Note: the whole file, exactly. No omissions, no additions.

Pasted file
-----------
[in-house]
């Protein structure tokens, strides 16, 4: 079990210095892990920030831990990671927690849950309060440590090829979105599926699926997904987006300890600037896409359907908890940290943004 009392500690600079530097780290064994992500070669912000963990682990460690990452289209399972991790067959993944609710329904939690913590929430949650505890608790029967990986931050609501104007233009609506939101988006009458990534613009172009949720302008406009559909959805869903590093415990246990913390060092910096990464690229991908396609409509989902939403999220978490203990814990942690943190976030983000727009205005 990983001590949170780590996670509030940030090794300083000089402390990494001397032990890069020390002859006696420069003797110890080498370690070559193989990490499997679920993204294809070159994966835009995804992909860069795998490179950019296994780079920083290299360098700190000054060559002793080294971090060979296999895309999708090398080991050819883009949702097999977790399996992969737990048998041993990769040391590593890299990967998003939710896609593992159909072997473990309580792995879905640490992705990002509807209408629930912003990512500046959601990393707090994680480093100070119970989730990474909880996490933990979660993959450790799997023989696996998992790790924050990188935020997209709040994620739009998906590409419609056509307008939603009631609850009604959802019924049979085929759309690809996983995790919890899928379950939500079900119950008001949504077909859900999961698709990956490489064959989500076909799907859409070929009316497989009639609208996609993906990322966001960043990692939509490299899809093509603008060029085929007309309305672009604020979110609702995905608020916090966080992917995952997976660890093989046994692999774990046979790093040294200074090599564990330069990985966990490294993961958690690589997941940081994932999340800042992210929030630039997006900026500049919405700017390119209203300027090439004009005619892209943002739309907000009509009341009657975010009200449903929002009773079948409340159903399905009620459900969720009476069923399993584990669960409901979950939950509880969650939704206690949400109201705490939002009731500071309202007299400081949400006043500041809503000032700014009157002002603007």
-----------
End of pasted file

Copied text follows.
[in-house]
């Protein structure tokens, strides 16, 4: 079990210095892990920030831990990671927690849950309060440590090829979105599926699926997904987006300890600037896409359907908890940290943004 009392500690600079530097780290064994992500070669912000963990682990460690990452289209399972991790067959993944609710329904939690913590929430949650505890608790029967990986931050609501104007233009609506939101988006009458990534613009172009949720302008406009559909959805869903590093415990246990913390060092910096990464690229991908396609409509989902939403999220978490203990814990942690943190976030983000727009205005 990983001590949170780590996670509030940030090794300083000089402390990494001397032990890069020390002859006696420069003797110890080498370690070559193989990490499997679920993204294809070159994966835009995804992909860069795998490179950019296994780079920083290299360098700190000054060559002793080294971090060979296999895309999708090398080991050819883009949702097999977790399996992969737990048998041993990769040391590593890299990967998003939710896609593992159909072997473990309580792995879905640490992705990002509807209408629930912003990512500046959601990393707090994680480093100070119970989730990474909880996490933990979660993959450790799997023989696996998992790790924050990188935020997209709040994620739009998906590409419609056509307008939603009631609850009604959802019924049979085929759309690809996983995790919890899928379950939500079900119950008001949504077909859900999961698709990956490489064959989500076909799907859409070929009316497989009639609208996609993906990322966001960043990692939509490299899809093509603008060029085929007309309305672009604020979110609702995905608020916090966080992917995952997976660890093989046994692999774990046979790093040294200074090599564990330069990985966990490294993961958690690589997941940081994932999340800042992210929030630039997006900026500049919405700017390119209203300027090439004009005619892209943002739309907000009509009341009657975010009200449903929002009773079948409340159903399905009620459900969720009476069923399993584990669960409901979950939950509880969650939704206690949400109201705490939002009731500071309202007299400081949400006043500041809503000032700014009157002002603007």